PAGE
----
The biggest surprise of the divisional success that the Indians have enjoyed this year has come at the expense of the Tigers. Cleveland is 13-1 against Detroit, a team that has dominated and decimated the Tribe in recent years. That newfound success against Miguel Cabrera, Victor Martinez and the rest of the Tigers is exactly why the Indians have such a cushy lead at this point in the year.

It has not just been Detroit that has felt the wrath of the Indians. After a slow start with the Twins, Cleveland came back to win ten of its 19 games with Minnesota. The Tribe is 10-6 against the White Sox with just three more to play against them next weekend. The lone Central Division team that the Indians could lose a season series to is the defending World Series champion and two-time defending American League champion Royals. Cleveland does have an 8-5 edge this season against Kansas City this year with six more to play. The Royals, after strong August, are fading and appear as though they will just be playing out the string when the two teams meet this Tuesday-Thursday at Progressive Field and then for the final weekend of the regular season in Kaufman Stadium.

It is not just the team that has found success against its Central foes, but some of the club’s key players as well. Mike Napoli entered Saturday evening’s game against the Tigers hitting .333 against Detroit. He hit .286 against the Twins. He has hit 20 of his team-leading 34 home runs against division opponents. Carlos Santana, second on the club with 31 bombs, has teed off 13 times against the division. He has batted .292 against the Tigers and .295 against the Twins.

Jason Kipnis has hit an eye-popping .354 against Detroit and a very good .306 against the Royals. He has hit over .250 against both Chicago and Minnesota. Francisco Lindor is hitting that same gaudy .354 against the Tigers. However, it is the Royals he has done the most damage to, pummeling them to the tune of a .408 average. He has also hit a solid .286 against the White Sox and decent .269 versus Minnesota, so no division team has really been able to completely keep the Tribe’s All-Star shortstop at bay. Jose Ramirez has made the White Sox and Twins his personal numbers enhancers, hitting .311 and .352 against them. Like the rest of the team, he has found success against the Tigers, hitting .282 against Detroit, including Saturday’s game-winning hit. Tyler Naquin has built up his Rookie of the Year credentials hitting over .300 against every club in the AL Central.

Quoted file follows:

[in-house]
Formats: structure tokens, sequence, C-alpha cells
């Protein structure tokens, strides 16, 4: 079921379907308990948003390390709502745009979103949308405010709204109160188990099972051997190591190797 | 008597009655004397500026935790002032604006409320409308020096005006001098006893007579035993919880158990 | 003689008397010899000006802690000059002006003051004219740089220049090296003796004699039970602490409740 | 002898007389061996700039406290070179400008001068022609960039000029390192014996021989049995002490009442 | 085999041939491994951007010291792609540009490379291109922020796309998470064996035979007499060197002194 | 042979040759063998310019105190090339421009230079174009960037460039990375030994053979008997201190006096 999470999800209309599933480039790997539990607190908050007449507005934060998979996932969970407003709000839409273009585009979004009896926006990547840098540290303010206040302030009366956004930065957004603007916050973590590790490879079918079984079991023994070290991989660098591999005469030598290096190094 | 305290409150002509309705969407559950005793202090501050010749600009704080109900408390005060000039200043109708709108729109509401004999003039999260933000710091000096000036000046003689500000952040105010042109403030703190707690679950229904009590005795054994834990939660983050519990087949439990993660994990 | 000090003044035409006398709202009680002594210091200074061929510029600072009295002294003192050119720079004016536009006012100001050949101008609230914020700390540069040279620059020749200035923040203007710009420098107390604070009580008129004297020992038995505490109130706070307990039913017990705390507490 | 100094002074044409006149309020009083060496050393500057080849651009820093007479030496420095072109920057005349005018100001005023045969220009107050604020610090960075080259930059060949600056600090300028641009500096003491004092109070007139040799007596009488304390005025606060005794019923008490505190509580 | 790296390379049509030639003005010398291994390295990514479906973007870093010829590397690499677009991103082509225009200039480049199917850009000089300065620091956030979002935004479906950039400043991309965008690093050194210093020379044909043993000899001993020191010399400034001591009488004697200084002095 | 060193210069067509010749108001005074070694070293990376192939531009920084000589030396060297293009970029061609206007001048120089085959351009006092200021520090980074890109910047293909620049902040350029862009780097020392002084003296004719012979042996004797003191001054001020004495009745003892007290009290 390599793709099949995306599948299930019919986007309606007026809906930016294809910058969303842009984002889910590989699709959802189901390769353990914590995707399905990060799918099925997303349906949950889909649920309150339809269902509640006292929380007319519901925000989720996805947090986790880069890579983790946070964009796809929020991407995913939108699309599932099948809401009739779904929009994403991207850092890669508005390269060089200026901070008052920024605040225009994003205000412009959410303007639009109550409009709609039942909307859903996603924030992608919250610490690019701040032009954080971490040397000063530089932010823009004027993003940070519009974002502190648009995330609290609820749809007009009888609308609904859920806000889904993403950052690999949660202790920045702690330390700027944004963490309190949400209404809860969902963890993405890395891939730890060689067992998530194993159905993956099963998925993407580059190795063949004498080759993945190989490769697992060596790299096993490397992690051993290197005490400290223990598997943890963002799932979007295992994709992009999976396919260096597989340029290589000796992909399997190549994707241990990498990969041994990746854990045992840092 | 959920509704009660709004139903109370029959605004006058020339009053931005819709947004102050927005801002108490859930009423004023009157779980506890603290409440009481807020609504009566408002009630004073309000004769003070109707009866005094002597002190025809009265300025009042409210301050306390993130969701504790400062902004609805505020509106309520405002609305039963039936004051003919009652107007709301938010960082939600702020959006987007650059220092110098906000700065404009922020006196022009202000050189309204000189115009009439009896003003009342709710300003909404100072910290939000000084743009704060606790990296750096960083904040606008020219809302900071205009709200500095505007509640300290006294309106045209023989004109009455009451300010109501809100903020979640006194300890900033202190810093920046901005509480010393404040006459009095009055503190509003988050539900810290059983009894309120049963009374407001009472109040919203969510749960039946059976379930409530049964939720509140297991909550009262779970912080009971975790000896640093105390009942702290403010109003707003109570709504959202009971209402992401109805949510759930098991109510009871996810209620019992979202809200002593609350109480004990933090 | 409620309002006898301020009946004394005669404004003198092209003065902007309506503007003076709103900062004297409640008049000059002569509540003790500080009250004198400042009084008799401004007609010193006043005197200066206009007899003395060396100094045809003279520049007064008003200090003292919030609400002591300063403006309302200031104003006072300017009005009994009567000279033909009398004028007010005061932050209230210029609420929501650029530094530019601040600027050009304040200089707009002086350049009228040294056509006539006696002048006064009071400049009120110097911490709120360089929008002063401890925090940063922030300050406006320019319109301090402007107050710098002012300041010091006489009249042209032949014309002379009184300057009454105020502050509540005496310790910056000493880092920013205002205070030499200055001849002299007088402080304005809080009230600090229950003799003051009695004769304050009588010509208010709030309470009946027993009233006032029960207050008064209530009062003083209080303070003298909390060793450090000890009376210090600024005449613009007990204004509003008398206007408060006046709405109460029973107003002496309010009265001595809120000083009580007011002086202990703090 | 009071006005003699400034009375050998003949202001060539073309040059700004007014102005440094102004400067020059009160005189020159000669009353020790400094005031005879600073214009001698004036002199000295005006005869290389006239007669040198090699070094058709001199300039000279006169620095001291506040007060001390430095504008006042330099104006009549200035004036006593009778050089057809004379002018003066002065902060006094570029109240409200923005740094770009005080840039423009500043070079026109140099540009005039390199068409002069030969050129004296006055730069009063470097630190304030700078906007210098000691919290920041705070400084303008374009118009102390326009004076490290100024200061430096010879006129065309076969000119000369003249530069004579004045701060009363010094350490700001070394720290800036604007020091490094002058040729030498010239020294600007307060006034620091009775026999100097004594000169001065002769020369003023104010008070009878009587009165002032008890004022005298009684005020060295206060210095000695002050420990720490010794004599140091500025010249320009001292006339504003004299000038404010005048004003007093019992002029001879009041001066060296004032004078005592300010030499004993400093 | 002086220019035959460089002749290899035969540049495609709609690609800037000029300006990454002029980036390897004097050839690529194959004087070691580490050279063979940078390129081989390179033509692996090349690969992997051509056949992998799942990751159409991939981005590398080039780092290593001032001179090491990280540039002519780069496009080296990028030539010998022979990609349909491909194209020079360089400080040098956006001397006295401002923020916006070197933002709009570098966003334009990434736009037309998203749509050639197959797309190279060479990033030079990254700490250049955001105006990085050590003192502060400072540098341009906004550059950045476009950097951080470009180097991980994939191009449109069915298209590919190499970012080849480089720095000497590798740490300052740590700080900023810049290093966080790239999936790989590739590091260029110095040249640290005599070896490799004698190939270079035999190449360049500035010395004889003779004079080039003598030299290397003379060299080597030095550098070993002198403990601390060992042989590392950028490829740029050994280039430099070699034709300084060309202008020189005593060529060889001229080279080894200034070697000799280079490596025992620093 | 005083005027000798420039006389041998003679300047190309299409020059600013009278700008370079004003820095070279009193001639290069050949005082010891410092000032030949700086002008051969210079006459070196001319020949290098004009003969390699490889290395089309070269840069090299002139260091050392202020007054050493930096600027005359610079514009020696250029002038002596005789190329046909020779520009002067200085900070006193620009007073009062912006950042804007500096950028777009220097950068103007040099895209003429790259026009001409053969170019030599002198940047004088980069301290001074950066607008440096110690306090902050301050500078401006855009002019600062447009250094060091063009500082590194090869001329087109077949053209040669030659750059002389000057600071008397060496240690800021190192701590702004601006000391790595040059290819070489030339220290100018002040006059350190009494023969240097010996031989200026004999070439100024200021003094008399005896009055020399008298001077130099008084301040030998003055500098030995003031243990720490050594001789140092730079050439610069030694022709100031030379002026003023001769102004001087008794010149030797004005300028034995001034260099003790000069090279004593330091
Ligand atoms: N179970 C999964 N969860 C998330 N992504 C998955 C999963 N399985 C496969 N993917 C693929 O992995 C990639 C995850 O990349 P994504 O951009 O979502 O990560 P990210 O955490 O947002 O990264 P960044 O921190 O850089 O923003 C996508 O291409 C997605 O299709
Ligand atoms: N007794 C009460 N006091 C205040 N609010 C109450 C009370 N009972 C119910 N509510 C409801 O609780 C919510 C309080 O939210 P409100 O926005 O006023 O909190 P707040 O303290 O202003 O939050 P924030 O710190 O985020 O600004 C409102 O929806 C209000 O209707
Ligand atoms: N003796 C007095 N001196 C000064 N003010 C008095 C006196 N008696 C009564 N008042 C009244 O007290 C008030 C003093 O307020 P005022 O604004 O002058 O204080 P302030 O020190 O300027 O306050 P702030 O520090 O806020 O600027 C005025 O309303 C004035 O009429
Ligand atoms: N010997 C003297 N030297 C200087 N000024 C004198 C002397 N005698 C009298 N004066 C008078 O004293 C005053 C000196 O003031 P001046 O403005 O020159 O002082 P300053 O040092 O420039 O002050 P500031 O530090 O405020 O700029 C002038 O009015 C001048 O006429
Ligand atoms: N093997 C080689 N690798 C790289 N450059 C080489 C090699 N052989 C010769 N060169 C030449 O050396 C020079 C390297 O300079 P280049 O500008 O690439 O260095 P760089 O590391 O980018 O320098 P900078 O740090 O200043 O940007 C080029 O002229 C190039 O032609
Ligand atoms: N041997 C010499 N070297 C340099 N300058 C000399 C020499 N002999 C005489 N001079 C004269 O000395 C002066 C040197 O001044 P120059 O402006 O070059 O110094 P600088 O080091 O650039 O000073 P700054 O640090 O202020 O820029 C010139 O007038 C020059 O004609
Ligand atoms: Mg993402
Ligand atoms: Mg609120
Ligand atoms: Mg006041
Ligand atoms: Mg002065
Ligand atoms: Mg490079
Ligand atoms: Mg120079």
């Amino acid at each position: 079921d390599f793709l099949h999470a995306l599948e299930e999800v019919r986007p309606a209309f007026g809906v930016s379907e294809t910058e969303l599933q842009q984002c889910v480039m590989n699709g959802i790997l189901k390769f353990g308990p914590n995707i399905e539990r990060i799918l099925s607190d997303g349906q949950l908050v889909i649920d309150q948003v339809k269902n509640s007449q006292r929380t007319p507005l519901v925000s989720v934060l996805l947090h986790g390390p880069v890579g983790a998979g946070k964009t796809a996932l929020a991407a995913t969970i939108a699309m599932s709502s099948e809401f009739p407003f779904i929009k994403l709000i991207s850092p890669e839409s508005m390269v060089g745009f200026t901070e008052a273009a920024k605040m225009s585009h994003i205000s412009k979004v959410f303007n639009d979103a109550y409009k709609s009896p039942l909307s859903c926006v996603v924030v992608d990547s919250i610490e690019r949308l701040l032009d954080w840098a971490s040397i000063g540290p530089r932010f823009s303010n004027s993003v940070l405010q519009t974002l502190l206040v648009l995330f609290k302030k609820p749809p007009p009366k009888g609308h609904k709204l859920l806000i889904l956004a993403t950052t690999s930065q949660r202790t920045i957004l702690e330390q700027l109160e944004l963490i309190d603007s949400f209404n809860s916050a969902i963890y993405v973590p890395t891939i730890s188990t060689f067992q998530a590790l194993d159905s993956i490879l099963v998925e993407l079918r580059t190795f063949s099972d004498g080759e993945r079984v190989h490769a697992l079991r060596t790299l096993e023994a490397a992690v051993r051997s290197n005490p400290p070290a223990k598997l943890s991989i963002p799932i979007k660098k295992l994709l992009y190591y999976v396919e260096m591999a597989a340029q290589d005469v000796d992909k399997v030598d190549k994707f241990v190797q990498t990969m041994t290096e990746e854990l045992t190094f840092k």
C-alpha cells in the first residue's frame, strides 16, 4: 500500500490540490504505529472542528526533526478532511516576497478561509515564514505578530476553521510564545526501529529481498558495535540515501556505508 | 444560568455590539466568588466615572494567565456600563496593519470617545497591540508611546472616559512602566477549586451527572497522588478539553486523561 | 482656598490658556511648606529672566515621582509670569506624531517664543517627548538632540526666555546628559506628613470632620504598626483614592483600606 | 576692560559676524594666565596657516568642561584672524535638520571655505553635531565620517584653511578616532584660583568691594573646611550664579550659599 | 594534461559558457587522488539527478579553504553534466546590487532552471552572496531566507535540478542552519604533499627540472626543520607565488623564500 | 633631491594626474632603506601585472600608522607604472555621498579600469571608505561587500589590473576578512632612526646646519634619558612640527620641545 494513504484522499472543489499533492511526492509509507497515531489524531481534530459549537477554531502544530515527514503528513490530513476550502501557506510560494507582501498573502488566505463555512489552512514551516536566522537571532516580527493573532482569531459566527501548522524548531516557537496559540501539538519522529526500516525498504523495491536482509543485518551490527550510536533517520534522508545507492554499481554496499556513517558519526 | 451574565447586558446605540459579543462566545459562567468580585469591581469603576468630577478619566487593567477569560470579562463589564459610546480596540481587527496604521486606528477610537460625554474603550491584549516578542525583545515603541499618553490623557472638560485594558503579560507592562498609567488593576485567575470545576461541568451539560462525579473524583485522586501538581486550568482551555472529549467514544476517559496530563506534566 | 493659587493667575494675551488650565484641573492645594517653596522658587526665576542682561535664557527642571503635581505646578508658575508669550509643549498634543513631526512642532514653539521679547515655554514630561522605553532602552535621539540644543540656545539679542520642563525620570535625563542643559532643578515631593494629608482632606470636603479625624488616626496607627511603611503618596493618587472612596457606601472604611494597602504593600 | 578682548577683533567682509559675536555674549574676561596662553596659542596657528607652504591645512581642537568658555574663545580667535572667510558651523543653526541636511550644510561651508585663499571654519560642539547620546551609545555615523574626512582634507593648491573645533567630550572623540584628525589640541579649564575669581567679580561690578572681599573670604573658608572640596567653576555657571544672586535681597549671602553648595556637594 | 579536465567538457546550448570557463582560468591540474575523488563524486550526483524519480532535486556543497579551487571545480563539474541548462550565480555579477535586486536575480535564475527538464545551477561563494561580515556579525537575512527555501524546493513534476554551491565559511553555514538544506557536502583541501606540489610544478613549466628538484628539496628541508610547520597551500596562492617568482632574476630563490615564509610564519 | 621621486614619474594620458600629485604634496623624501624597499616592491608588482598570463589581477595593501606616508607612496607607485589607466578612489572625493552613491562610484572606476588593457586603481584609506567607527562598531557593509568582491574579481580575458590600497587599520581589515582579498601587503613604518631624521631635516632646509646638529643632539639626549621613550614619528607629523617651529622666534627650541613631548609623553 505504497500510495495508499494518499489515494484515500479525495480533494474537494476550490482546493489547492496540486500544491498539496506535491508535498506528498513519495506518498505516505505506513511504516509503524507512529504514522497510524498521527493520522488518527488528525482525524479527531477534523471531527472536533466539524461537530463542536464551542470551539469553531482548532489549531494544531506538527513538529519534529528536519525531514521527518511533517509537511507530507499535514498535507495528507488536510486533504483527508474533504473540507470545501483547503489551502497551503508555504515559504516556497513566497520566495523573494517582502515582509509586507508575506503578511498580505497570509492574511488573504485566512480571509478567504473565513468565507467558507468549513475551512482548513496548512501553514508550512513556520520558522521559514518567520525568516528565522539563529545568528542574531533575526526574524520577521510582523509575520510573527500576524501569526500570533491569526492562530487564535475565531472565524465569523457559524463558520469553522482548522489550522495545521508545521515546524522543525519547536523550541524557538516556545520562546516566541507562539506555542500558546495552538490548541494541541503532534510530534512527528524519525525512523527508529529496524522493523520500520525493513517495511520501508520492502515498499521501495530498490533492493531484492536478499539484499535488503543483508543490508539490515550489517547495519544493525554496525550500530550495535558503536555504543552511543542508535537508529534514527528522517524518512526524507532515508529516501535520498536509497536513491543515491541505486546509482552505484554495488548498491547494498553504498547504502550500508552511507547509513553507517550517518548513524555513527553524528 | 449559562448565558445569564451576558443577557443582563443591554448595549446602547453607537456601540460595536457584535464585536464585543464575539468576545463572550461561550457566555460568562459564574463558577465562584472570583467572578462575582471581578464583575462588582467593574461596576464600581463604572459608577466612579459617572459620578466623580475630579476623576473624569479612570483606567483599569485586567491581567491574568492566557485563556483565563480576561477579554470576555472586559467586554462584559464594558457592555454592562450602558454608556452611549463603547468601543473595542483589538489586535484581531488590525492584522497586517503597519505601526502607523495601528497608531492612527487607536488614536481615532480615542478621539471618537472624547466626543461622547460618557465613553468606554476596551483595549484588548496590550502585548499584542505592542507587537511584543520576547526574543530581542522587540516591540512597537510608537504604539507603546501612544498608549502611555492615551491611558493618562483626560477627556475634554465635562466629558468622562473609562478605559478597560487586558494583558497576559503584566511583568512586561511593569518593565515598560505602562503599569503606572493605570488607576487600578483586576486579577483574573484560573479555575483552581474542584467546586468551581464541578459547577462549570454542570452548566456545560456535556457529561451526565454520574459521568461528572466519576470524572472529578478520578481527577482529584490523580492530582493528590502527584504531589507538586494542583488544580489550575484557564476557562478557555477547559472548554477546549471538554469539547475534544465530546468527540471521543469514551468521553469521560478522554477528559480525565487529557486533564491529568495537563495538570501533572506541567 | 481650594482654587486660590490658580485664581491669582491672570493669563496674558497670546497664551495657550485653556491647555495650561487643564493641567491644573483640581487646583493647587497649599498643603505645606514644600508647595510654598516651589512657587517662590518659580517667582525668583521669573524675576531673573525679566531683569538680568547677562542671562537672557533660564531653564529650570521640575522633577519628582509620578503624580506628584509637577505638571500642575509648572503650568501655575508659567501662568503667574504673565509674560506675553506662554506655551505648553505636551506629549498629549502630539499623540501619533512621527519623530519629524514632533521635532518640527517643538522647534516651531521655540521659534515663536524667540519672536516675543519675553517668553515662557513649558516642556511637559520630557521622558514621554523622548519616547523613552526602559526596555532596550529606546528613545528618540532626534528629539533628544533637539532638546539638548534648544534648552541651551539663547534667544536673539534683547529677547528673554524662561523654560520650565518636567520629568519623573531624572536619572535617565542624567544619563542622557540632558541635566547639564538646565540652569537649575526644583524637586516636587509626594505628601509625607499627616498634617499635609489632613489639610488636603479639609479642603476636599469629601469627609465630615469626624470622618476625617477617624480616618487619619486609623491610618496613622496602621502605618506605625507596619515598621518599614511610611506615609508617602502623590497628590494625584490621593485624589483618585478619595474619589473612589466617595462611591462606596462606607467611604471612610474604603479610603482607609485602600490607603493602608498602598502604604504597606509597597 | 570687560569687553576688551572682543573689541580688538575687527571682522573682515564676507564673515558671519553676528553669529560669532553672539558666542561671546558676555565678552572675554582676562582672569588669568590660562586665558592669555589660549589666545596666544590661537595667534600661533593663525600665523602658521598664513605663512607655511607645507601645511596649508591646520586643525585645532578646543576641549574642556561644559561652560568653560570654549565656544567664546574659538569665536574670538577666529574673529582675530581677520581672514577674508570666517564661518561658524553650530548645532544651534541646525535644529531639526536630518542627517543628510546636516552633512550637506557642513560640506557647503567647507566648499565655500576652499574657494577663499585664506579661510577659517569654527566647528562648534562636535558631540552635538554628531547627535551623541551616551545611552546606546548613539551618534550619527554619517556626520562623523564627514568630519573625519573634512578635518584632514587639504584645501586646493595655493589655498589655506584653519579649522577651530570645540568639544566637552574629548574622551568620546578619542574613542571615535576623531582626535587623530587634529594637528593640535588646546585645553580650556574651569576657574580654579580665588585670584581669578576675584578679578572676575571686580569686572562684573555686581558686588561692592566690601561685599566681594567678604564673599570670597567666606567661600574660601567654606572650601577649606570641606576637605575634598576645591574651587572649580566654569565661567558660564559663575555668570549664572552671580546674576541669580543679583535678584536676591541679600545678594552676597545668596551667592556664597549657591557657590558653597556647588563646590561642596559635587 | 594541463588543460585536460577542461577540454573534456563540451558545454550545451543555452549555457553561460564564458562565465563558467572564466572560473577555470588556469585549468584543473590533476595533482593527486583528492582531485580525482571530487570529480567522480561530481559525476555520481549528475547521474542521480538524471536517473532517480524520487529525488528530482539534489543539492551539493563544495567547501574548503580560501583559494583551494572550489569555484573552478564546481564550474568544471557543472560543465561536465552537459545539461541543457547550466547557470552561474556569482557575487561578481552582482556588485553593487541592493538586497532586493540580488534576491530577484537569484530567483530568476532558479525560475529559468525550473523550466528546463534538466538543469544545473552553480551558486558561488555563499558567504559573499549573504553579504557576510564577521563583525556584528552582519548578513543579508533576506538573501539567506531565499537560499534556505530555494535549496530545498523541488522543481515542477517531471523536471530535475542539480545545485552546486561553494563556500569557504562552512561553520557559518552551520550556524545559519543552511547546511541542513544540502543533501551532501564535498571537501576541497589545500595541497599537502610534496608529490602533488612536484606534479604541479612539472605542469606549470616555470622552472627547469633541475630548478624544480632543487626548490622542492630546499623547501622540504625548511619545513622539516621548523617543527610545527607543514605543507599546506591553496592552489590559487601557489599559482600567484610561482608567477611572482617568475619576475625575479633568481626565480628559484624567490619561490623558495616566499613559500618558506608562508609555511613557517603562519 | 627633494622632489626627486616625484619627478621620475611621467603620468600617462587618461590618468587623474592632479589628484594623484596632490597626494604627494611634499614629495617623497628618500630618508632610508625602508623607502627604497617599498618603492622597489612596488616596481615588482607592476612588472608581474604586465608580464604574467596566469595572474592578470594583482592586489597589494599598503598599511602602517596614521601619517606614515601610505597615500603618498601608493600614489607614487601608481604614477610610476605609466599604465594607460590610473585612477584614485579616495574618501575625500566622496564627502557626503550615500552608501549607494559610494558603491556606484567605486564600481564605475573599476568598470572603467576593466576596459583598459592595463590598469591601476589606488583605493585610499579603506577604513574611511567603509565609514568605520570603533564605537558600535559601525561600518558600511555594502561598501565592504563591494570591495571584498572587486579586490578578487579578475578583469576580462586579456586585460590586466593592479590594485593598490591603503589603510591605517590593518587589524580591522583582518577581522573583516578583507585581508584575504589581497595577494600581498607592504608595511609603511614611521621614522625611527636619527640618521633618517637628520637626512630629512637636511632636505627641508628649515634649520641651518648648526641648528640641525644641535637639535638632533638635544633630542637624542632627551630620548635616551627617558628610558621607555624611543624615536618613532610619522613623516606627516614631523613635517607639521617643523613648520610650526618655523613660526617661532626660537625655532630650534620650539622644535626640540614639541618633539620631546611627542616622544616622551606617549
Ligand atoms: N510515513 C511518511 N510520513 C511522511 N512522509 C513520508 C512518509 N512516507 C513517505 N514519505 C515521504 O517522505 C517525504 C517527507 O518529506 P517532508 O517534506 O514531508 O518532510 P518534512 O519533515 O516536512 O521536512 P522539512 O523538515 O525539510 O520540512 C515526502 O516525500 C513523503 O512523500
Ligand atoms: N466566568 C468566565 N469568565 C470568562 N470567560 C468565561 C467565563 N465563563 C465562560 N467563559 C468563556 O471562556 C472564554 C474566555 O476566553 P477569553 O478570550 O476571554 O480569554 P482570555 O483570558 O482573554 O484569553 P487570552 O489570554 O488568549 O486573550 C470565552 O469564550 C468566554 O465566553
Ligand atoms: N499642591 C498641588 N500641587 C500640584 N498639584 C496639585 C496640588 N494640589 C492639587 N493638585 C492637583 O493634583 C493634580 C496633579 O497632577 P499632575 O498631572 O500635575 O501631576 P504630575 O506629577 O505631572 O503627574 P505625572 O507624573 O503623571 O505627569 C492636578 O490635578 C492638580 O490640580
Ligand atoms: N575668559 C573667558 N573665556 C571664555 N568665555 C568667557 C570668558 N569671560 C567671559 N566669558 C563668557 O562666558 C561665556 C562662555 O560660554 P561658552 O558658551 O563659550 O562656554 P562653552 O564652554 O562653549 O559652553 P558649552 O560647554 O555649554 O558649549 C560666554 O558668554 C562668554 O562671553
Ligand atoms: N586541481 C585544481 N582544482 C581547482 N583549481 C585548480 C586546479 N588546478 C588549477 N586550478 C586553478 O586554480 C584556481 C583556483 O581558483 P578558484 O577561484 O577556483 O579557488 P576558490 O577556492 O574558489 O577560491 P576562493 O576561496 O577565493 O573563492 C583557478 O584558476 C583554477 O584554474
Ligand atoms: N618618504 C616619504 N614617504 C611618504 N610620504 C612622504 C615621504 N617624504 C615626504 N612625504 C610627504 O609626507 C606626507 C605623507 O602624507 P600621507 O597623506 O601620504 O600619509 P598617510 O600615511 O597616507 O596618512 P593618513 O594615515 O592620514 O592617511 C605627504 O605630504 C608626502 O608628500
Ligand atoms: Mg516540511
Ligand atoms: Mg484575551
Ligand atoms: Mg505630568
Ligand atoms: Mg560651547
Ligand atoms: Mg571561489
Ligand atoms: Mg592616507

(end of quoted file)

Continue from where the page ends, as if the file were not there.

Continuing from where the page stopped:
With the final two weeks of the season coming all against divisional opponents in the Royals, White Sox, and Tigers, the hope is that Cleveland can continue to feast on its fellow Central Division adversaries and put a bow on the division title some time during this nine-game homestand that ends next Sunday against Chicago. With the success that the Indians have had in the division and at home (as they stand 48-25 in the comfy confines of Progressive Field), it seems possible that Tribe fans could get the chance to celebrate a division crown in person, possibly next weekend.

After years of struggling against Central Division opponents, the Indians have finally taken it to the clubs they see oh so often. Now Cleveland is oh so close to clinching an October that could finally be one to remember for multiple playoff games, rather than just the one of three years ago. The Indians and their fans do truly have one Central reason to thank for that.

Photo: Tony Dejak/Associated Press